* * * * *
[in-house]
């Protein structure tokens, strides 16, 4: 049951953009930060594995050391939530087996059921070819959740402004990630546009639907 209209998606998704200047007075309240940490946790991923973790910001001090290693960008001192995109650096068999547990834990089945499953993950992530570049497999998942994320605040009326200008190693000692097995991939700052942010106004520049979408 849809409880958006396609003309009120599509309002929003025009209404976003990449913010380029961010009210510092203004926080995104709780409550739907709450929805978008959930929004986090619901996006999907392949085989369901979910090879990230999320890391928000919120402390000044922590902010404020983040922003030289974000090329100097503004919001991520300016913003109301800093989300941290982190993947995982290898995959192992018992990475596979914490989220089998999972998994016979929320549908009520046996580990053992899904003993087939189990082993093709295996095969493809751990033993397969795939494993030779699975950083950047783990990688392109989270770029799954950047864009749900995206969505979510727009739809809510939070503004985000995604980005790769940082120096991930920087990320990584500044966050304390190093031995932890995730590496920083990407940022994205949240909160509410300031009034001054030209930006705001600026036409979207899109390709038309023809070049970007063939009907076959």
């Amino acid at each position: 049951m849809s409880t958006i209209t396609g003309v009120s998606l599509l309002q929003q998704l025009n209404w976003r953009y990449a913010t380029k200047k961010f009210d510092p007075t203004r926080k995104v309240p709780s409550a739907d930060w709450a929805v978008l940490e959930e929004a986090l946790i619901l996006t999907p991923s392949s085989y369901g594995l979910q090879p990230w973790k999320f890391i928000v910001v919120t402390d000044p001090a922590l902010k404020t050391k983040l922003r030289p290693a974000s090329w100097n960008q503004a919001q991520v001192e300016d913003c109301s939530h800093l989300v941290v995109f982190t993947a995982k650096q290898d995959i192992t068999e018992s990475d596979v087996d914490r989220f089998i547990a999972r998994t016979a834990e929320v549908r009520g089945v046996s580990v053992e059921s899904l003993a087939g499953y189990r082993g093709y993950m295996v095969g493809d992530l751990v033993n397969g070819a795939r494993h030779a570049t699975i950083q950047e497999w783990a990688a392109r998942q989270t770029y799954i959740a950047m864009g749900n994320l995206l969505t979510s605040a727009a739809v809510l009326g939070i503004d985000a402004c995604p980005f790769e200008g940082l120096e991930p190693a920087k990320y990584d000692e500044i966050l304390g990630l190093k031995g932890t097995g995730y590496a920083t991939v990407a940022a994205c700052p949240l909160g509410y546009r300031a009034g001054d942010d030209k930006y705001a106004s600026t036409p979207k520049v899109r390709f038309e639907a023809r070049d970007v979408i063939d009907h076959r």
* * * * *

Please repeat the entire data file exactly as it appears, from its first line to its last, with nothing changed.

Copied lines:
[in-house]
């Protein structure tokens, strides 16, 4: 049951953009930060594995050391939530087996059921070819959740402004990630546009639907 209209998606998704200047007075309240940490946790991923973790910001001090290693960008001192995109650096068999547990834990089945499953993950992530570049497999998942994320605040009326200008190693000692097995991939700052942010106004520049979408 849809409880958006396609003309009120599509309002929003025009209404976003990449913010380029961010009210510092203004926080995104709780409550739907709450929805978008959930929004986090619901996006999907392949085989369901979910090879990230999320890391928000919120402390000044922590902010404020983040922003030289974000090329100097503004919001991520300016913003109301800093989300941290982190993947995982290898995959192992018992990475596979914490989220089998999972998994016979929320549908009520046996580990053992899904003993087939189990082993093709295996095969493809751990033993397969795939494993030779699975950083950047783990990688392109989270770029799954950047864009749900995206969505979510727009739809809510939070503004985000995604980005790769940082120096991930920087990320990584500044966050304390190093031995932890995730590496920083990407940022994205949240909160509410300031009034001054030209930006705001600026036409979207899109390709038309023809070049970007063939009907076959």
């Amino acid at each position: 049951m849809s409880t958006i209209t396609g003309v009120s998606l599509l309002q929003q998704l025009n209404w976003r953009y990449a913010t380029k200047k961010f009210d510092p007075t203004r926080k995104v309240p709780s409550a739907d930060w709450a929805v978008l940490e959930e929004a986090l946790i619901l996006t999907p991923s392949s085989y369901g594995l979910q090879p990230w973790k999320f890391i928000v910001v919120t402390d000044p001090a922590l902010k404020t050391k983040l922003r030289p290693a974000s090329w100097n960008q503004a919001q991520v001192e300016d913003c109301s939530h800093l989300v941290v995109f982190t993947a995982k650096q290898d995959i192992t068999e018992s990475d596979v087996d914490r989220f089998i547990a999972r998994t016979a834990e929320v549908r009520g089945v046996s580990v053992e059921s899904l003993a087939g499953y189990r082993g093709y993950m295996v095969g493809d992530l751990v033993n397969g070819a795939r494993h030779a570049t699975i950083q950047e497999w783990a990688a392109r998942q989270t770029y799954i959740a950047m864009g749900n994320l995206l969505t979510s605040a727009a739809v809510l009326g939070i503004d985000a402004c995604p980005f790769e200008g940082l120096e991930p190693a920087k990320y990584d000692e500044i966050l304390g990630l190093k031995g932890t097995g995730y590496a920083t991939v990407a940022a994205c700052p949240l909160g509410y546009r300031a009034g001054d942010d030209k930006y705001a106004s600026t036409p979207k520049v899109r390709f038309e639907a023809r070049d970007v979408i063939d009907h076959r």